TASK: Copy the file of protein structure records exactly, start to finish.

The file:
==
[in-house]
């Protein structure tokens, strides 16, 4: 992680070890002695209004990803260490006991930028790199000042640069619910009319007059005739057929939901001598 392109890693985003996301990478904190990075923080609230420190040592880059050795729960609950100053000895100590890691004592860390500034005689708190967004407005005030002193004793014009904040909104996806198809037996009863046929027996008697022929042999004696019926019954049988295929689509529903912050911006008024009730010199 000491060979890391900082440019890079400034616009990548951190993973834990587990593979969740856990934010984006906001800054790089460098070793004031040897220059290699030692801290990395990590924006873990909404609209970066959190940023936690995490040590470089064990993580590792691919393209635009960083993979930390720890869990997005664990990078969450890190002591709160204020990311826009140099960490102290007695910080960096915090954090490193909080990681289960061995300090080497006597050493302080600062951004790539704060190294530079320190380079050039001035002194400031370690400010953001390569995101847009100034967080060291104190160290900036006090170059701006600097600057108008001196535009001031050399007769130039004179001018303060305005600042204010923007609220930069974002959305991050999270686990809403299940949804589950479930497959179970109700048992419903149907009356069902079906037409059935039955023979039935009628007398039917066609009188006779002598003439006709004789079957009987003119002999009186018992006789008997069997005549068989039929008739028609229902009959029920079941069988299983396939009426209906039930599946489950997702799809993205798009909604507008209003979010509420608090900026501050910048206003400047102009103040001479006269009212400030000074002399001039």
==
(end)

[in-house]
């Protein structure tokens, strides 16, 4: 992680070890002695209004990803260490006991930028790199000042640069619910009319007059005739057929939901001598 392109890693985003996301990478904190990075923080609230420190040592880059050795729960609950100053000895100590890691004592860390500034005689708190967004407005005030002193004793014009904040909104996806198809037996009863046929027996008697022929042999004696019926019954049988295929689509529903912050911006008024009730010199 000491060979890391900082440019890079400034616009990548951190993973834990587990593979969740856990934010984006906001800054790089460098070793004031040897220059290699030692801290990395990590924006873990909404609209970066959190940023936690995490040590470089064990993580590792691919393209635009960083993979930390720890869990997005664990990078969450890190002591709160204020990311826009140099960490102290007695910080960096915090954090490193909080990681289960061995300090080497006597050493302080600062951004790539704060190294530079320190380079050039001035002194400031370690400010953001390569995101847009100034967080060291104190160290900036006090170059701006600097600057108008001196535009001031050399007769130039004179001018303060305005600042204010923007609220930069974002959305991050999270686990809403299940949804589950479930497959179970109700048992419903149907009356069902079906037409059935039955023979039935009628007398039917066609009188006779002598003439006709004789079957009987003119002999009186018992006789008997069997005549068989039929008739028609229902009959029920079941069988299983396939009426209906039930599946489950997702799809993205798009909604507008209003979010509420608090900026501050910048206003400047102009103040001479006269009212400030000074002399001039």